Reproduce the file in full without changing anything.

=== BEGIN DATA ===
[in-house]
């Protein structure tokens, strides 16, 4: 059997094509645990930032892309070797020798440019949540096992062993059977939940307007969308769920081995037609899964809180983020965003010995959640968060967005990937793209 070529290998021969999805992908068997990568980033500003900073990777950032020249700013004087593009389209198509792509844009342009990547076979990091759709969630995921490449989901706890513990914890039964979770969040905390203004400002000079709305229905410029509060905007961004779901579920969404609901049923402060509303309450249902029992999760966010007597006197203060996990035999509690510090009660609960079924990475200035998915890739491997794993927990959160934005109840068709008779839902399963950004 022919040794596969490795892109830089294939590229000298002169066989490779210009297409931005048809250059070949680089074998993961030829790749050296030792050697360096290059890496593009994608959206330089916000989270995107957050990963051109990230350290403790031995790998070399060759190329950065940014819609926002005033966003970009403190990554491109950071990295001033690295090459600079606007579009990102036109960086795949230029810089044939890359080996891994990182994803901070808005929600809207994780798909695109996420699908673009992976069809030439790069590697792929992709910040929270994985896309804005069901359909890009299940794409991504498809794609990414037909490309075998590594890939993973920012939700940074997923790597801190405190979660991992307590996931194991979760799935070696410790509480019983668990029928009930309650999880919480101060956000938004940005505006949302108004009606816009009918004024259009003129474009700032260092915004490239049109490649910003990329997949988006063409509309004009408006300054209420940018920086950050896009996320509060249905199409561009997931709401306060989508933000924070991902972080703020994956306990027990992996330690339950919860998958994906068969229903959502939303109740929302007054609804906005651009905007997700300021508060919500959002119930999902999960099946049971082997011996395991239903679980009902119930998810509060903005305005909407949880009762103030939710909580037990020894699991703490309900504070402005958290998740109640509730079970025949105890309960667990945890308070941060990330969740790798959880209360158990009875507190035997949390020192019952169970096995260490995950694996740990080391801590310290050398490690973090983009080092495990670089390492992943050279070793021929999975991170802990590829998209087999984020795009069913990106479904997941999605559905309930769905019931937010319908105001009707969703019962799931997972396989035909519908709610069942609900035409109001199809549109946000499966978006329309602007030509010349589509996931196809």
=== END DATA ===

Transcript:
[in-house]
């Protein structure tokens, strides 16, 4: 059997094509645990930032892309070797020798440019949540096992062993059977939940307007969308769920081995037609899964809180983020965003010995959640968060967005990937793209 070529290998021969999805992908068997990568980033500003900073990777950032020249700013004087593009389209198509792509844009342009990547076979990091759709969630995921490449989901706890513990914890039964979770969040905390203004400002000079709305229905410029509060905007961004779901579920969404609901049923402060509303309450249902029992999760966010007597006197203060996990035999509690510090009660609960079924990475200035998915890739491997794993927990959160934005109840068709008779839902399963950004 022919040794596969490795892109830089294939590229000298002169066989490779210009297409931005048809250059070949680089074998993961030829790749050296030792050697360096290059890496593009994608959206330089916000989270995107957050990963051109990230350290403790031995790998070399060759190329950065940014819609926002005033966003970009403190990554491109950071990295001033690295090459600079606007579009990102036109960086795949230029810089044939890359080996891994990182994803901070808005929600809207994780798909695109996420699908673009992976069809030439790069590697792929992709910040929270994985896309804005069901359909890009299940794409991504498809794609990414037909490309075998590594890939993973920012939700940074997923790597801190405190979660991992307590996931194991979760799935070696410790509480019983668990029928009930309650999880919480101060956000938004940005505006949302108004009606816009009918004024259009003129474009700032260092915004490239049109490649910003990329997949988006063409509309004009408006300054209420940018920086950050896009996320509060249905199409561009997931709401306060989508933000924070991902972080703020994956306990027990992996330690339950919860998958994906068969229903959502939303109740929302007054609804906005651009905007997700300021508060919500959002119930999902999960099946049971082997011996395991239903679980009902119930998810509060903005305005909407949880009762103030939710909580037990020894699991703490309900504070402005958290998740109640509730079970025949105890309960667990945890308070941060990330969740790798959880209360158990009875507190035997949390020192019952169970096995260490995950694996740990080391801590310290050398490690973090983009080092495990670089390492992943050279070793021929999975991170802990590829998209087999984020795009069913990106479904997941999605559905309930769905019931937010319908105001009707969703019962799931997972396989035909519908709610069942609900035409109001199809549109946000499966978006329309602007030509010349589509996931196809």